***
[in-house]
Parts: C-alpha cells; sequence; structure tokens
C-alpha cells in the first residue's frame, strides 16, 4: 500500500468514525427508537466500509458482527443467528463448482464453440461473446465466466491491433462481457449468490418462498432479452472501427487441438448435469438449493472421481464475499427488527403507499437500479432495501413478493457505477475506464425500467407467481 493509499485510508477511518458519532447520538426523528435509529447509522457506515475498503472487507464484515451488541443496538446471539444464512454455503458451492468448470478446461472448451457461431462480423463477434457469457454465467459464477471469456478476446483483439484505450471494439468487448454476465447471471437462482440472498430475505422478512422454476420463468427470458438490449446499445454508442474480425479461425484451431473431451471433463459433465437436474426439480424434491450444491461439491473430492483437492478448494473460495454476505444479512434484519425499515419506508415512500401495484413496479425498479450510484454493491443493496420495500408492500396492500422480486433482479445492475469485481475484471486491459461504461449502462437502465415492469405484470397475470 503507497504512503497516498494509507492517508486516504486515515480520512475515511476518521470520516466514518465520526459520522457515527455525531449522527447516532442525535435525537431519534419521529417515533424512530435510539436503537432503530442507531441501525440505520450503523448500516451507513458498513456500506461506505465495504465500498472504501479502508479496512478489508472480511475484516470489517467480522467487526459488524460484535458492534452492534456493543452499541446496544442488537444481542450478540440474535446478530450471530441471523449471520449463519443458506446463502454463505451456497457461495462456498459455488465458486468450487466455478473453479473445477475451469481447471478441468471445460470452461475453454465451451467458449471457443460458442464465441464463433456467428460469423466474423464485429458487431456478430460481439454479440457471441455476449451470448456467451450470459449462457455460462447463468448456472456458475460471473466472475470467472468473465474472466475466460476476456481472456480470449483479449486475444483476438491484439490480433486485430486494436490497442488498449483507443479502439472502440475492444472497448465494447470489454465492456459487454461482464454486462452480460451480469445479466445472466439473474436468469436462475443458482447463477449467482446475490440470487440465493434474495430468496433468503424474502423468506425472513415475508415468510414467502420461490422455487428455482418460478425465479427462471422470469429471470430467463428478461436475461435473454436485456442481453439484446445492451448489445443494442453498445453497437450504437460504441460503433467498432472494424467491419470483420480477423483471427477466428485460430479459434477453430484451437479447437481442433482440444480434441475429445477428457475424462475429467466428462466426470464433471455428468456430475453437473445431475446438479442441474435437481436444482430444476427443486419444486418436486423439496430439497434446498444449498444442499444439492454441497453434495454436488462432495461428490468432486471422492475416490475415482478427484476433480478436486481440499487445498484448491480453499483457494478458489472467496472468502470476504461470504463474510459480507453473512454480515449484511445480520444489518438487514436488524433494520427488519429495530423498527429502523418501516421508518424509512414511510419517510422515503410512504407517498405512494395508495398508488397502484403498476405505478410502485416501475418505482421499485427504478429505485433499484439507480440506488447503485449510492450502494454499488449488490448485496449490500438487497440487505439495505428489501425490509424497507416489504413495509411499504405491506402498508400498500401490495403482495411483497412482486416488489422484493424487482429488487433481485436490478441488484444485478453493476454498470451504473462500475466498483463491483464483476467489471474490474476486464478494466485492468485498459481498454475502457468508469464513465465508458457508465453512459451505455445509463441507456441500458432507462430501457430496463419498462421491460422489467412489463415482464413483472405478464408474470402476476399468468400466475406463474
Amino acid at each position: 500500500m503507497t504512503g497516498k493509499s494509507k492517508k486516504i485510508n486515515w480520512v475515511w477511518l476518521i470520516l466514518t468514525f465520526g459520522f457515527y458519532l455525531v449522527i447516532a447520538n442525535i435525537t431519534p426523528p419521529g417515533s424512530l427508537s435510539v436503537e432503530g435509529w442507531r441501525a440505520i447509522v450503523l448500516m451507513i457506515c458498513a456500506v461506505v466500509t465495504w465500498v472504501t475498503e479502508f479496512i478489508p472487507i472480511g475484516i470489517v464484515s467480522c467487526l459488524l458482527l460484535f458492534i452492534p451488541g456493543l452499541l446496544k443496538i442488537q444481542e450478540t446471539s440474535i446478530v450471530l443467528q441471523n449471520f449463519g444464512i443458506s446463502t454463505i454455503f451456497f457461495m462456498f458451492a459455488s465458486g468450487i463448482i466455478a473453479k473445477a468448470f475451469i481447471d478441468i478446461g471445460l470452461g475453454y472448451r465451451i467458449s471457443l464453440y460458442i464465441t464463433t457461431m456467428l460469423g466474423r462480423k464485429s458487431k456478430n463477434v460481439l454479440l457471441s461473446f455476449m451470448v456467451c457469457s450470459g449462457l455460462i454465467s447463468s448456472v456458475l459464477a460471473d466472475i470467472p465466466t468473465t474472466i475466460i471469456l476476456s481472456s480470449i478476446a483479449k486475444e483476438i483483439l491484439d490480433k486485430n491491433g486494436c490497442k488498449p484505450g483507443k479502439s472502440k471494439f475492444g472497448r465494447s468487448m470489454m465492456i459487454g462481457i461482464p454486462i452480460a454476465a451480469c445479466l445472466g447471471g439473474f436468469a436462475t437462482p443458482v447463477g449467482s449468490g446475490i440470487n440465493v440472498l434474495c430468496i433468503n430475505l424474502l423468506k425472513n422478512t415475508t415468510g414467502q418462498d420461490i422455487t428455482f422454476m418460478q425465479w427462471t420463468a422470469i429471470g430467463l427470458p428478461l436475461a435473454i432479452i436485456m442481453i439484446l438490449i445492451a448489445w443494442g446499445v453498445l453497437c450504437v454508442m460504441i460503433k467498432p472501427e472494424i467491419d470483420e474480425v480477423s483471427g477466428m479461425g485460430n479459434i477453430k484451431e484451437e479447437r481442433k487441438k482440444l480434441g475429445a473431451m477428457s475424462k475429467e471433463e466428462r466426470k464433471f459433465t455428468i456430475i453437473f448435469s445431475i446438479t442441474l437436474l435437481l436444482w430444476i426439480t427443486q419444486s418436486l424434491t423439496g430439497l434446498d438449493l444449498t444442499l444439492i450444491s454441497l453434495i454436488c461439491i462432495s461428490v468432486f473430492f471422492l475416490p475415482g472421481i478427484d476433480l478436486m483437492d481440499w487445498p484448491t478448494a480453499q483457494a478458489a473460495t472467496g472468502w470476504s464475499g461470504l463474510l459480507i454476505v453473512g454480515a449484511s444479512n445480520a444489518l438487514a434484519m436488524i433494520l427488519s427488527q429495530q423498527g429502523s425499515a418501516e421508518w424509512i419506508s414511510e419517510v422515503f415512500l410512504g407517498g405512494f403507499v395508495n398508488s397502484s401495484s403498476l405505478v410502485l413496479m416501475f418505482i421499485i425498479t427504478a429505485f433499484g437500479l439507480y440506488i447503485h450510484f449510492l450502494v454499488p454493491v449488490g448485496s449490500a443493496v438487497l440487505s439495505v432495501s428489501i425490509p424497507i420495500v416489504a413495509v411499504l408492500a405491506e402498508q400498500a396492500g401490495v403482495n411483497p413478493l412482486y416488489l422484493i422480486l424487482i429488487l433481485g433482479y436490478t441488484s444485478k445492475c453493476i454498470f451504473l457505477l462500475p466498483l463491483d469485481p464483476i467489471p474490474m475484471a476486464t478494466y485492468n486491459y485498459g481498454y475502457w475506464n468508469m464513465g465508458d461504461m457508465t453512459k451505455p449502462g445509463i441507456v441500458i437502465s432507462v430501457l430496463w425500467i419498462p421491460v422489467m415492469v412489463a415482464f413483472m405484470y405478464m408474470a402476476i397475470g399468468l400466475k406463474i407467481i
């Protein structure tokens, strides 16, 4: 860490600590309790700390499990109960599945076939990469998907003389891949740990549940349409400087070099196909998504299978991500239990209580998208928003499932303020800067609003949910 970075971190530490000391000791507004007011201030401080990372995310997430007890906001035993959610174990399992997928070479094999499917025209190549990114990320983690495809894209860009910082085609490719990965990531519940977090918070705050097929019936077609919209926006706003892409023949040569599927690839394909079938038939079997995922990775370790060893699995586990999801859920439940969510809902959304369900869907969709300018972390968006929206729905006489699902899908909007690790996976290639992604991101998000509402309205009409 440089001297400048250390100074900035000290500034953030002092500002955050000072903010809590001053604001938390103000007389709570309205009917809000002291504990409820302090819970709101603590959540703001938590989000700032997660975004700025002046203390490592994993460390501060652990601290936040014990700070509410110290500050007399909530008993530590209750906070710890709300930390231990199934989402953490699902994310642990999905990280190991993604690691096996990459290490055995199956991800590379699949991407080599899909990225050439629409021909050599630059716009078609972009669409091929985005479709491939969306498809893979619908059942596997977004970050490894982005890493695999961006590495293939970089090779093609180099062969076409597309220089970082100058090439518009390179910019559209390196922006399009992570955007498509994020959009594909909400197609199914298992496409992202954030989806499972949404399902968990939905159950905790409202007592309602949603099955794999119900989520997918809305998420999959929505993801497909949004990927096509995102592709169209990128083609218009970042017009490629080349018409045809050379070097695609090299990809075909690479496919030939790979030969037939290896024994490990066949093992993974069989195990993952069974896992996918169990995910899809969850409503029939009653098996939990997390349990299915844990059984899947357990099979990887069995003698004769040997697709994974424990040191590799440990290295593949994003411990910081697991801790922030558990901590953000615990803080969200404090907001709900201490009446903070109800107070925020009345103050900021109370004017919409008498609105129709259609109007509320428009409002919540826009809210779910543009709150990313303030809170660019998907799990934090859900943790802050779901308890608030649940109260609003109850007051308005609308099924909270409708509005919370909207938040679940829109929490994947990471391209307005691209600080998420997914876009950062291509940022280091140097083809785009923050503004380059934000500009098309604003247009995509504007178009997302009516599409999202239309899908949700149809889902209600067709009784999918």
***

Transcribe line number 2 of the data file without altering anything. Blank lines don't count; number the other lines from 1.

Parts: C-alpha cells; sequence; structure tokens